Improper Photo Lineup: When Is It Unduly Suggestive?

To describe in words how a photo lineup can be unduly suggestive is inherently difficult, yet the California Supreme Court has recently done so in a quadruple murder case that arose out of Compton. In one of the photo lineups shown to three eye witnesses, one defendant was shown with a “smirky grin,” but the Supreme Court overruled the appeal to the conviction on this issue. To read more about when a photo lineup could be unduly suggestive, please click on the following link –

What Are the Sentencing Rules Against Dual Use of Facts?

Based on principals of double jeopardy, a judge cannot rely on one fact to support more than one sentence enhancement, or one fact to support an upper term sentence that also supports an enhancement, or impose consecutive sentences in reliance on one fact that also supports an enhancement. Likewise, a judge cannot impose consecutive sentences, or impose an upper term sentence based on a fact that is an element of the crime. To read more about dual use of facts, please click on the following link –

Penal Code § 1385: Limits on a Judge’s Discretion

While there are certain limitations on when a judge may dismiss a charge or sentencing enhancement in the “interest of justice” under Penal Code § 1385, it is also good to know when a judge can do so, as it is a broad power. The following link is to an article on this very significant power that judges have. –

Felony Committed While on Bail or Own Recognizance (OR)?

If one is out of custody on bail or own recognizance (OR) release and commits a felony, Penal Code § 12022.1 mandates a two-year consecutive (not concurrent) sentence enhancement for that felony. The two-year enhancement, consecutive to the sentence on the felony, is then consecutive to the sentence on the matter the individual posted bail for or was released OR from custody for. This is because the three offenses are regarded as taking place at separate times. To read more about this sentence enhancement, please click on the following link –

Are You Charged with DUI and Need to Travel to Canada?

If you are charged with DUI and need to travel to Canada, you should be aware that you may be deemed inadmissible and turned around at the border, including at the airport in Canada. If you have a conviction that is more than five years old since you finished probation for the DUI, you can apply to be found “criminally rehabilitated.” If that five year period has not passed, one can apply for a Temporary Residence Permit, or TRP. To read more about this issue, please click on the following link –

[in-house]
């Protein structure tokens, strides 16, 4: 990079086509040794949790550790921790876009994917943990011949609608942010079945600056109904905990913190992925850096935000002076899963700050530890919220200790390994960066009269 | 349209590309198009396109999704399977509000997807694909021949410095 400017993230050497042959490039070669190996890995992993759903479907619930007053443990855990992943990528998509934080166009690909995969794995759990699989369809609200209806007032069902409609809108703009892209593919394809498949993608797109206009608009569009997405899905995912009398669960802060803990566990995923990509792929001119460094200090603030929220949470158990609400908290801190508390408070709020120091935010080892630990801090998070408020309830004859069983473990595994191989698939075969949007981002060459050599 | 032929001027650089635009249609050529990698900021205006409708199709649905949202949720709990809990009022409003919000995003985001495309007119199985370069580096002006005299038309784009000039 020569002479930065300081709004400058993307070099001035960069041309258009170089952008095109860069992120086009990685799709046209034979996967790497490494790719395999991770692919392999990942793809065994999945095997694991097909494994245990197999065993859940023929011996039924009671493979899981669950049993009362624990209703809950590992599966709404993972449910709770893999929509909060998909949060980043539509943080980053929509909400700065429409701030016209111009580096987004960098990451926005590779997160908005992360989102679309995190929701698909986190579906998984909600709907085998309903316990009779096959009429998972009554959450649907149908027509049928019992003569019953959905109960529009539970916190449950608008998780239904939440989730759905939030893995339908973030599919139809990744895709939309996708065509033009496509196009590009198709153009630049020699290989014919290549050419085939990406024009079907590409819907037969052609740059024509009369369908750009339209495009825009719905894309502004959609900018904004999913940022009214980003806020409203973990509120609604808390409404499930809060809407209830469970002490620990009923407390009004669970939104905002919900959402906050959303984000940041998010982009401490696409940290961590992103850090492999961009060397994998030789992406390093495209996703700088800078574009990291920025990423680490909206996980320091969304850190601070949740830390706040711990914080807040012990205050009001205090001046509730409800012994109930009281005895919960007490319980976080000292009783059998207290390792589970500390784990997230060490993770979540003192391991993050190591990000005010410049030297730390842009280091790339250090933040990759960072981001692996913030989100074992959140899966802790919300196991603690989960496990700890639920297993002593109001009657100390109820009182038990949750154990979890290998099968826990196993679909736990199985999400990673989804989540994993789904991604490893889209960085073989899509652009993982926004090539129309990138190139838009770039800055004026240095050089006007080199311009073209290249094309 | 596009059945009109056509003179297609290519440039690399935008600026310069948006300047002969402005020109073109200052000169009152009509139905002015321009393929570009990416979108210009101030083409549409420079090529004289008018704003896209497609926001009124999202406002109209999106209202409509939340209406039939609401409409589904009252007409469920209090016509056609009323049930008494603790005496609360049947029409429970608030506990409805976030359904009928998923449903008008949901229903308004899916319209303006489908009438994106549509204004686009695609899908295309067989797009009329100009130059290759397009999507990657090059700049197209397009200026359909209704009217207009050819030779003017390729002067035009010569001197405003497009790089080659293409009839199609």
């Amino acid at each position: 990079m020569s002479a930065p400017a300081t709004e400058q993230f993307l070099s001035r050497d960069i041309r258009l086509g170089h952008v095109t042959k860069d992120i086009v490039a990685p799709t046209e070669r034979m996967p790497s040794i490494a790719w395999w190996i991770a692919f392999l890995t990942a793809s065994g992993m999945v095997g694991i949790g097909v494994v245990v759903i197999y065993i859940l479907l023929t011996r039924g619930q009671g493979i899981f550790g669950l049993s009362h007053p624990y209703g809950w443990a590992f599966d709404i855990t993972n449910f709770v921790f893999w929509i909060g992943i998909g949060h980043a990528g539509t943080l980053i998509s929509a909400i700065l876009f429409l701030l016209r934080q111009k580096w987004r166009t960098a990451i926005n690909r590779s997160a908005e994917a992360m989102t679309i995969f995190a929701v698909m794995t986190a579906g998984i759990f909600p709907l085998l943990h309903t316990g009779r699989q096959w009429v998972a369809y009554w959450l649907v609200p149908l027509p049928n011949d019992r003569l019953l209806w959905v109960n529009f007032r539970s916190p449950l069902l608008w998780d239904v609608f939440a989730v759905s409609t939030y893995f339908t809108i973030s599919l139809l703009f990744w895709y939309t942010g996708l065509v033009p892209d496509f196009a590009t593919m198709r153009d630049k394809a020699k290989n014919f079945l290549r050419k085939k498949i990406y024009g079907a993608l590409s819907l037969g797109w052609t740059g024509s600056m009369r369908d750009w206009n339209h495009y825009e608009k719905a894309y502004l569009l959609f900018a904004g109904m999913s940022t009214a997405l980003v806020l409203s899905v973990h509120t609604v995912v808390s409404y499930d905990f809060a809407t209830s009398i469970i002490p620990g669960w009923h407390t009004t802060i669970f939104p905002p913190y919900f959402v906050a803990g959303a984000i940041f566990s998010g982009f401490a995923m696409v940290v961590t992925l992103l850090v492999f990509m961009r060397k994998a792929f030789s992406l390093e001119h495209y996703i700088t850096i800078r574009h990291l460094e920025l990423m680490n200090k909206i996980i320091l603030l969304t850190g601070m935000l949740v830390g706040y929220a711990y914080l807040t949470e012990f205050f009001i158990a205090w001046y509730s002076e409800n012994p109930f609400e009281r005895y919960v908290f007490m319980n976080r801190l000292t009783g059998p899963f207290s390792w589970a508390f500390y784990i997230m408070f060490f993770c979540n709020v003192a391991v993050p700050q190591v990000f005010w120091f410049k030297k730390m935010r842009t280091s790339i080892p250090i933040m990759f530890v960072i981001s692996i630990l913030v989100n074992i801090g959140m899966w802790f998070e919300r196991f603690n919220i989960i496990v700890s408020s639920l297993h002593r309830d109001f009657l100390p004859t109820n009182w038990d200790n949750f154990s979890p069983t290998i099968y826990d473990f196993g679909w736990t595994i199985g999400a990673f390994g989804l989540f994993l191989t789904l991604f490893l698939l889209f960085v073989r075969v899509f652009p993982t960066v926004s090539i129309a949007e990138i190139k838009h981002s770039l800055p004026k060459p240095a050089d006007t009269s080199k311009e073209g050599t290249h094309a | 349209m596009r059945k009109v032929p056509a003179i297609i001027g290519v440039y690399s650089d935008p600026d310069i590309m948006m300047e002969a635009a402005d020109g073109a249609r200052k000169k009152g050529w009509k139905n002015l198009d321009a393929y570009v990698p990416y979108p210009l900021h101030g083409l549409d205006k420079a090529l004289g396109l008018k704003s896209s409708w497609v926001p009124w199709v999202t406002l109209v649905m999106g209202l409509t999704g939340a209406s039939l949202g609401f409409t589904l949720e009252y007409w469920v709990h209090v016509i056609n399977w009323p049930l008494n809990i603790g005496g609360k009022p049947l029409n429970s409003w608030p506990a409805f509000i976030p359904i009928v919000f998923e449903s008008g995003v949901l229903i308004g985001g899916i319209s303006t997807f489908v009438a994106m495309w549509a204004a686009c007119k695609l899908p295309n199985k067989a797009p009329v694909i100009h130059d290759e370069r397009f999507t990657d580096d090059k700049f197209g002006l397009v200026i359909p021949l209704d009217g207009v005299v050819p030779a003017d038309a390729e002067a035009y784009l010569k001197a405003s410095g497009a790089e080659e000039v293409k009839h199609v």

Is Hobbs Act Violated by Threat of Sham Litigation?

If someone threatens litigation, knowing that the evidence upon which the threatened litigation is fabricated and therefore the litigation would be based on fraud, that is a violation of the federal Hobbs Act. The following summary of a federal appeal to the U.S. Ninth Circuit Court of Appeals explains this application of the Hobbs Act. To read the summary, please click on the following link –

Domestic Violence – Evidence of Suspect’s Other Bad Acts?

With the exception of domestic violence and sex offense cases, evidence of a suspect’s prior acts (uncharged or even convictions) is inadmissible to prove propensity to commit the offense being prosecuted. Nonetheless, judges must still evaluate the evidence for unfair prejudice under six criteria. To read about this six-step process, please click on the following link –

Mistaken Admission of Prior Uncharged Act, No Common Motive

Whenever a prosecutor seeks to introduce evidence of a prior uncharged act, defense counsel must be alert to the evidence tending to show character or propensity, unless the prior act is introduced under Evidence Code §§ 1108 or 1109 in a case involving sex offense and / or domestic violence. Otherwise, it is inadmissible except for very limited purposes, as the following case summary discusses. To read this summary of where a judge erred in allowing the admission of such evidence, please click on the following link –

One Strike Offender Eligible for Youth Offender Parole Hearing

A person convicted of a “One Strike” crime (a sex offense under certain conditions) used to be ineligible for a Youth Offender Parole Hearing. That has changed in the Andre Lamont Woods case with the Second Appellate District’s recent ruling that he is eligible for such a hearing. Will he be granted parole? Most likely not, but Mr. Woods has cracked open the door for someone else who may be granted parole in the future. To read about this rather significant change in the law, please click on the following link –